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Rosetta Beams Down the First True Color Image of Comet 67P, and No It’s Not Gray

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Given Comet 67P is, after all, a rock, and given that gray rocks are not uncommon, you would be forgiven for thinking that the photos of the comet that we’ve seen thus far were in color. That, however, is not the case. What you’re seeing above is actually the first true color image of Comet 67P taken by the ESA’s Rosetta spacecraft.

Part of a new research paper, the photo was captured by Rosetta’s OSIRIS Narrow Angle Camera in a similar way as the very first color photograph — meaning it’s actually a combination of three exposures: one taken with a red filter, one with a green filter, and one with a blue filter. Those three images are then superimposed to create a true color image.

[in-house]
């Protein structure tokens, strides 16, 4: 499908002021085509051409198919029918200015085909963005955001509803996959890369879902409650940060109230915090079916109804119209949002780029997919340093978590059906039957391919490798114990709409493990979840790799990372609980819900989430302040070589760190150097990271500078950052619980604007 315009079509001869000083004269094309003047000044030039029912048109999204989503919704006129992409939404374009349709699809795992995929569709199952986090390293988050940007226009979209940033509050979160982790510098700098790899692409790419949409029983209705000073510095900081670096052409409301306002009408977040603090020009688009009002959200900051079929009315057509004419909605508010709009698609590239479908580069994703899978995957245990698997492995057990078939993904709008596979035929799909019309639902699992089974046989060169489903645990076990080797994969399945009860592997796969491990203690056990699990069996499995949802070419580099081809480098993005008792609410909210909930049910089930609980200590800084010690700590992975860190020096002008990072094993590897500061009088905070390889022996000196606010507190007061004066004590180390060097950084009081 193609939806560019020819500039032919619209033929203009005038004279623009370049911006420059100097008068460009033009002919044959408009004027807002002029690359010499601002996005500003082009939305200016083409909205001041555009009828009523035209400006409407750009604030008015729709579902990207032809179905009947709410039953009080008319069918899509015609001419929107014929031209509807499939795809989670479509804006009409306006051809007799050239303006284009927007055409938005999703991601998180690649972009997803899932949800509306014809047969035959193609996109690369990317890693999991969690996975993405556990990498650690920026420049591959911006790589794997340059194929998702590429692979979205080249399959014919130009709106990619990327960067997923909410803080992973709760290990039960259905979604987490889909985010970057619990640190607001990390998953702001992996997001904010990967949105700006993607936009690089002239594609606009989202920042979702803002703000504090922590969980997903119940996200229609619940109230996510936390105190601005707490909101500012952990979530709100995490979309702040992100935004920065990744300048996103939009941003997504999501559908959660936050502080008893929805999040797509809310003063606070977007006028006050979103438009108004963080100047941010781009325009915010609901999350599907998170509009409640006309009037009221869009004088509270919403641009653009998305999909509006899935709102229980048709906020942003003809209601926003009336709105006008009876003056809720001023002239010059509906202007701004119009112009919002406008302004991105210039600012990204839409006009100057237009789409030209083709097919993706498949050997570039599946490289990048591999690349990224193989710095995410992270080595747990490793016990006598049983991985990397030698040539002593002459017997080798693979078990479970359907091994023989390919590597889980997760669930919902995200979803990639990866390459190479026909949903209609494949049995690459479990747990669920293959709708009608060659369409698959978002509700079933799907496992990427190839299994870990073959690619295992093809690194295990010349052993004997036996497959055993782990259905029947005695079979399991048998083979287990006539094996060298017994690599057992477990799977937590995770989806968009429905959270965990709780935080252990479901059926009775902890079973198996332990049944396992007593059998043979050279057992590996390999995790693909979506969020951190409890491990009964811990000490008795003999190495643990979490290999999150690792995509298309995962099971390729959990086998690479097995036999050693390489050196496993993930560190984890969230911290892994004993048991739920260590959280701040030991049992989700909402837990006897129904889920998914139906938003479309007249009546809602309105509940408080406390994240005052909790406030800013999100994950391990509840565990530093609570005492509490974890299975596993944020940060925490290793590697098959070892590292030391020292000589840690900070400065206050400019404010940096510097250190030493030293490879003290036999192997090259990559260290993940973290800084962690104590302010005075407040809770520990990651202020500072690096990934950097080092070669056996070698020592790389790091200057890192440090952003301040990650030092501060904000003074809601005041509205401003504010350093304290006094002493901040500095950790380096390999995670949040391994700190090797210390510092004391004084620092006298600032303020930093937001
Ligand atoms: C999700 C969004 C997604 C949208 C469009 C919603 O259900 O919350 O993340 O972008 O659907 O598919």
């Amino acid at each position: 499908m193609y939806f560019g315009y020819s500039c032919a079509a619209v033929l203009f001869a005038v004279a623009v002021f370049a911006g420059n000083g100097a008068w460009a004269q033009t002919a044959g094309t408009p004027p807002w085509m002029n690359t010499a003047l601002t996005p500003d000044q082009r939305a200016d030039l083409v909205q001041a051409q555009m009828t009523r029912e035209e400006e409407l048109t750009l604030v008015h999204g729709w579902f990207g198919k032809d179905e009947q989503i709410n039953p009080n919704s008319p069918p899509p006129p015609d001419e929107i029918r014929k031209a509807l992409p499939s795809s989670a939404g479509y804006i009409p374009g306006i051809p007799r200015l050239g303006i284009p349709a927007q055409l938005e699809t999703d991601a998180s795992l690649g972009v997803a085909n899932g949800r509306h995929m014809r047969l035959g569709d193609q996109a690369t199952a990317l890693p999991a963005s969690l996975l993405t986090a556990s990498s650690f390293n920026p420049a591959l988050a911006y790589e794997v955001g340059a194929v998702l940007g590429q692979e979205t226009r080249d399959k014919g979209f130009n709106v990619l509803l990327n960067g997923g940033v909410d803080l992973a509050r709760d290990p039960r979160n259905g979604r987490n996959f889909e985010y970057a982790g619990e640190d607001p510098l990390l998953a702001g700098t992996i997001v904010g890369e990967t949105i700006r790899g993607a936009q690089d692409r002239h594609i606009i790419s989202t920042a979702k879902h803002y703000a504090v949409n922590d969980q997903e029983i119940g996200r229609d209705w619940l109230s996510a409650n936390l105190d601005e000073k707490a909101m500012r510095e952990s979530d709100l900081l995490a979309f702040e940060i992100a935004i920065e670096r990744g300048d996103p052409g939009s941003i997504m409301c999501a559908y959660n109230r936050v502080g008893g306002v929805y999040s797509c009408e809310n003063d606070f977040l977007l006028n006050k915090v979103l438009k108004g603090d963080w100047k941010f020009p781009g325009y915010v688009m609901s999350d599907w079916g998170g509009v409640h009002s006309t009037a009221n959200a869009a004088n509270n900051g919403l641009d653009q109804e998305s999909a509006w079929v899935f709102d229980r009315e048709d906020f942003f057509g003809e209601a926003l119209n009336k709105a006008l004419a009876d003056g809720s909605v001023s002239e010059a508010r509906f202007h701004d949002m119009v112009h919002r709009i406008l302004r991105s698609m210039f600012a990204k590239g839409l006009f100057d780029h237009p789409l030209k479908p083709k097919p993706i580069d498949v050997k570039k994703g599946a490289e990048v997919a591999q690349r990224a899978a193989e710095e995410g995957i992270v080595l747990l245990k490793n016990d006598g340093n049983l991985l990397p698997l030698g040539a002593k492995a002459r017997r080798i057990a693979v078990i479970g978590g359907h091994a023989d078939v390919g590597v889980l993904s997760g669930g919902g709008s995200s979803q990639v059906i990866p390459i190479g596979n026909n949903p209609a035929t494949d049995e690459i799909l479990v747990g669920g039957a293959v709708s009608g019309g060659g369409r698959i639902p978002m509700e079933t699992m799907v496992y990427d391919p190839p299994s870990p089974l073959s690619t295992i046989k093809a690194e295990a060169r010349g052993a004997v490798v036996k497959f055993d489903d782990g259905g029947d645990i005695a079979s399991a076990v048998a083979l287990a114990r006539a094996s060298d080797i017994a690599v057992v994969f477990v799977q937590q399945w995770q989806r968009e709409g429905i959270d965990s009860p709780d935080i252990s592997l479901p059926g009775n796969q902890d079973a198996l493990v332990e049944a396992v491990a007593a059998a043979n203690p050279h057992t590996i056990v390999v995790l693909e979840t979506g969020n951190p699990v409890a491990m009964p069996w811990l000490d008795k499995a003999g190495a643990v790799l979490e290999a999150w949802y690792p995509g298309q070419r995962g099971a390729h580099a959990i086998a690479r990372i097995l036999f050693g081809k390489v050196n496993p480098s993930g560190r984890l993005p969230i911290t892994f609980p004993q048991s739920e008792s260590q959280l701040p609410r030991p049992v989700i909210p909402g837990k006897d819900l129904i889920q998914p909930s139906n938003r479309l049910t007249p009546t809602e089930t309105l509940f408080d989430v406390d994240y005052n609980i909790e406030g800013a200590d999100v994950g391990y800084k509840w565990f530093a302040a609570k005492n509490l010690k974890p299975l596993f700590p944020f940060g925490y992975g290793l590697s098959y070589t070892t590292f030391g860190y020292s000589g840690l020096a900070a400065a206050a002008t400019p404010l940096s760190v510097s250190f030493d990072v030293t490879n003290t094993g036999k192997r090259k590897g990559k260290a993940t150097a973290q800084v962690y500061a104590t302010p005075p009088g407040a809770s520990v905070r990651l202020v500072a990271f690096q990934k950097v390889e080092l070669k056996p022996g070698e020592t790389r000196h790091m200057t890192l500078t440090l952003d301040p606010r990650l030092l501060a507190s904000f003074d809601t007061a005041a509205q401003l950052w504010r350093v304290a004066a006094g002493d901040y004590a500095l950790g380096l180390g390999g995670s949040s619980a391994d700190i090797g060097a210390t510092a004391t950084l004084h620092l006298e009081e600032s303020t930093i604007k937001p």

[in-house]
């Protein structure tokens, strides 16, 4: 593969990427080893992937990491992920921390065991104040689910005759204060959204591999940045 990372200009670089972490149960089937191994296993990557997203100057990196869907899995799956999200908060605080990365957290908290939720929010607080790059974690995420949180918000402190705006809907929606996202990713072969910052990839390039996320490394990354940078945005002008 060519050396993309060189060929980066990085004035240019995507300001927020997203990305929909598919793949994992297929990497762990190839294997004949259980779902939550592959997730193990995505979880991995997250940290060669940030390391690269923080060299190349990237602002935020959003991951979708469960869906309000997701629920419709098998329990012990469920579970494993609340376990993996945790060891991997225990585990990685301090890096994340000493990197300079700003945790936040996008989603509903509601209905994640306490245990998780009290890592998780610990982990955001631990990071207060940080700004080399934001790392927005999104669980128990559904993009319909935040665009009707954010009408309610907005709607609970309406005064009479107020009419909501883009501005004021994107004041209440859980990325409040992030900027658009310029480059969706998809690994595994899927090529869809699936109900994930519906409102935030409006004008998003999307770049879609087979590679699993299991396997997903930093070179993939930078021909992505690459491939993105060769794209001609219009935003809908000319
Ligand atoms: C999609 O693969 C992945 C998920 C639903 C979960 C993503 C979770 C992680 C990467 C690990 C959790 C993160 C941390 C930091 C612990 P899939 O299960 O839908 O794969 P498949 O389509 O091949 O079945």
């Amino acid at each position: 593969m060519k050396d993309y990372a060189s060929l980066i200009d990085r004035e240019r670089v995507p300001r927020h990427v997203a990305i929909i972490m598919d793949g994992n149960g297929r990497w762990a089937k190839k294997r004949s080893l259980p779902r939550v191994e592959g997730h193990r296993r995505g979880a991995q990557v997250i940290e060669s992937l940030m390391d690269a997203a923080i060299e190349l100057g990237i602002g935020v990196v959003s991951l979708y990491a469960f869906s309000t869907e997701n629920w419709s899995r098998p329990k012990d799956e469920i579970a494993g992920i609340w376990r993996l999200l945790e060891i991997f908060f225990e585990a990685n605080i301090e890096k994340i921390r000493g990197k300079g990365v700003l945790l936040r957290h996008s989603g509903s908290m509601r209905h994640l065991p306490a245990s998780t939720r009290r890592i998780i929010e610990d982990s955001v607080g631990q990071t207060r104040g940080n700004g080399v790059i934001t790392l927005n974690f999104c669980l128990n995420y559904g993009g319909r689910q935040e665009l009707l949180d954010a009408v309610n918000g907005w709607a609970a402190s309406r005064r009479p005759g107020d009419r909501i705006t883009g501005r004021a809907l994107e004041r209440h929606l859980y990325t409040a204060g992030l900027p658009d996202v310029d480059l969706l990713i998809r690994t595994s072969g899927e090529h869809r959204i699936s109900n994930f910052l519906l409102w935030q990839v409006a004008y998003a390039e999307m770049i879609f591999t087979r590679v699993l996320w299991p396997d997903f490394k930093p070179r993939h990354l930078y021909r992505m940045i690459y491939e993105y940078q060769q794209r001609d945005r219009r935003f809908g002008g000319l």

This also explains why the image is a bit blurry. As the GIF below by Reddit user Hexorg shows, the comet and Rosetta both were moving between the R, G and B exposures:

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Nothing a little bit of Photoshop won’t fix though. Redditor IG-64 followed up Hexorg’s channel splitting GIF by color correcting and sharpening the final shot to produce this:

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If you want to see more of the comet, the paper’s author’s reveal that they will be releasing a higher-res image of 67P on December 18th, so keep an eye out for that.

(via Sploid)


Image credits: Photograph courtesy of the ESA.

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